“For I would that ye knew what great conflict I have for you, and for them… That their hearts might be comforted… unto all riches of the full assurance of understanding…” (Col. 2:1,2).
No wonder the Apostle Paul was willing to endure “great conflict” for the saints to whom he ministered, that their hearts might be comforted by “the full assurance” that can be ours with a proper “understanding” of how simple faith saves us in the dispensation of grace (Col. 2:1,2).
But as we rightly divide the Word of truth (II Tim. 2:15), we find that to obtain the assurance of salvation, God required more than just faith of the Hebrews. In Hebrews 10:22, for instance, we read:
“Let us draw near with a true heart in full assurance of faith, having our hearts sprinkled from an evil conscience, and our bodies washed with pure water.“
Here we see that in a day when God required water baptism for the remission of sins (Mark 1:4; 16:16; Acts 2:38; I Pet. 3:21), Hebrews could not enjoy “full assurance of faith” unless their bodies were “washed with pure water.” Of course! While men have always been saved by faith, when God required certain works as an expression of that faith, there could be no salvation without a performance of whatever work He required (except when this was impossible, as with the thief on the cross), and no assurance apart from that expression of faith.
We see this again in I John 3:17-19:
“But whoso hath this world’s good, and seeth his brother have need, and shutteth up his bowels of compassion from him, how dwelleth the love of God in him?… let us not love in word…but in deed and in truth. And hereby we know that we… shall assure our hearts before Him.“
Clearly, if John’s readers wanted to assure their hearts, they had to express their faith by sharing “this world’s good” (things like food and clothing) with fellow Hebrews in need of these things. Here it must be remembered that John wrote these words with the coming Great Tribulation in view. (The Hebrew epistles were written to 1st century Hebrews to instruct them as to how to be saved and enjoy the assurance of faith, even amid the terrors of the Tribulation. Had the dispensation of grace not interrupted God’s prophetic program, these people would have lived to see that terrible time. Even after the mystery was introduced, it was thought that the Rapture would take place quickly (as Paul’s use of the word “we” in I Thessalonians 4:15,17 indicates) and that the time of Jacob’s trouble would then come upon them.) After the Beast issues his mark, many Hebrews will find themselves unable to buy this world’s good without it (Rev. 13:17). Thus God has ordained that men seeking salvation in that day must express their faith by helping Hebrews in need (James 2:14-17 cf. Matt. 25:31-46). Under this arrangement, there can be no salvation without these works, and no assurance of salvation apart from these mandatory expressions of faith.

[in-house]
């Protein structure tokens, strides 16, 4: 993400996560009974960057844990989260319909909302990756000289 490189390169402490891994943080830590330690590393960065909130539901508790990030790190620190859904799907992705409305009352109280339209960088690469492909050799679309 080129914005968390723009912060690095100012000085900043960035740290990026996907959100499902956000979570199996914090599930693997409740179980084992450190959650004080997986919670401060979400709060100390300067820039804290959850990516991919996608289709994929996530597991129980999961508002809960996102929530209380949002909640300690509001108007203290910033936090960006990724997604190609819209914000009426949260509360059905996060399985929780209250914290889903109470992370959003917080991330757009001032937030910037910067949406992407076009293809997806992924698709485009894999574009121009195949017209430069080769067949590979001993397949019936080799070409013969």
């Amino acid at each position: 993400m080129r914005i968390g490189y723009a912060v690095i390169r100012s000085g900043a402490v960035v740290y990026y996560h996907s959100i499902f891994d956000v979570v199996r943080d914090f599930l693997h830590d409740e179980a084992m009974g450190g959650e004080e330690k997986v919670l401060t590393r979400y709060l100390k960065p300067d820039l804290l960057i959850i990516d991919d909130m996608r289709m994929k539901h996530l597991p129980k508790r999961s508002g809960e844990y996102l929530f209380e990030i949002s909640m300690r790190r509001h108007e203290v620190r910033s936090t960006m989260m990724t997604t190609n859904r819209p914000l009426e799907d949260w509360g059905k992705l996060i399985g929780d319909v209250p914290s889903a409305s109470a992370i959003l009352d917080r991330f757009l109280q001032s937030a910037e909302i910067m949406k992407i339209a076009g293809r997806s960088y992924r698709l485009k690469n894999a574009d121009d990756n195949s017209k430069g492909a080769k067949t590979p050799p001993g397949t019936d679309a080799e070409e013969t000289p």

Nor could this brotherly benevolence be a one-time occurrence. Such charity will have to be maintained throughout the duration of the Tribulation, as we see in Hebrews 6:10,11:
“For God is not unrighteous to forget your work and labour of love…in that ye have ministered to the saints, and do minister. And we desire that every one of you do shew the same diligence to the full assurance of hope unto the end.“
The words “unto the end” here help us understand the meaning of verses like Matthew 24:13, where Hebrews were told, “He that endureth to the end shall be saved.” In a day when “the love of many shall wax cold” (v. 12), true believers will maintain their love for their brethren by continuing to supply them with this world’s goods all the way to the end of the Tribulation. Of course, this will become increasingly difficult as Daniel’s seventieth week wears on, especially since true believers will themselves be unable to buy food or clothing without taking the mark. No wonder these Hebrews are exhorted to “shew the same diligence to the full assurance of hope unto the end.” There can be no assurance of salvation in that day without continuing in these necessary expressions of faith.
How then can believers today enjoy “the full assurance” Paul described in our text? Well, notice that Paul speaks of “the full assurance of understanding” (Col. 2:2). To attain the full assurance of salvation today, in the dispensation of grace, God does not ask us to do something, He asks us to understand something. And He doesn’t leave us guessing as to what it is we must understand, for Paul goes on to talk about “the acknowledgment of the mystery” (2:2). The only way to enjoy the full assurance of faith today is to acknowledge that the mystery has introduced an era in which works are no longer required as expressions of faith. There can be no assurance of salvation without an “understanding” and an “acknowledgment” of this dispensational change.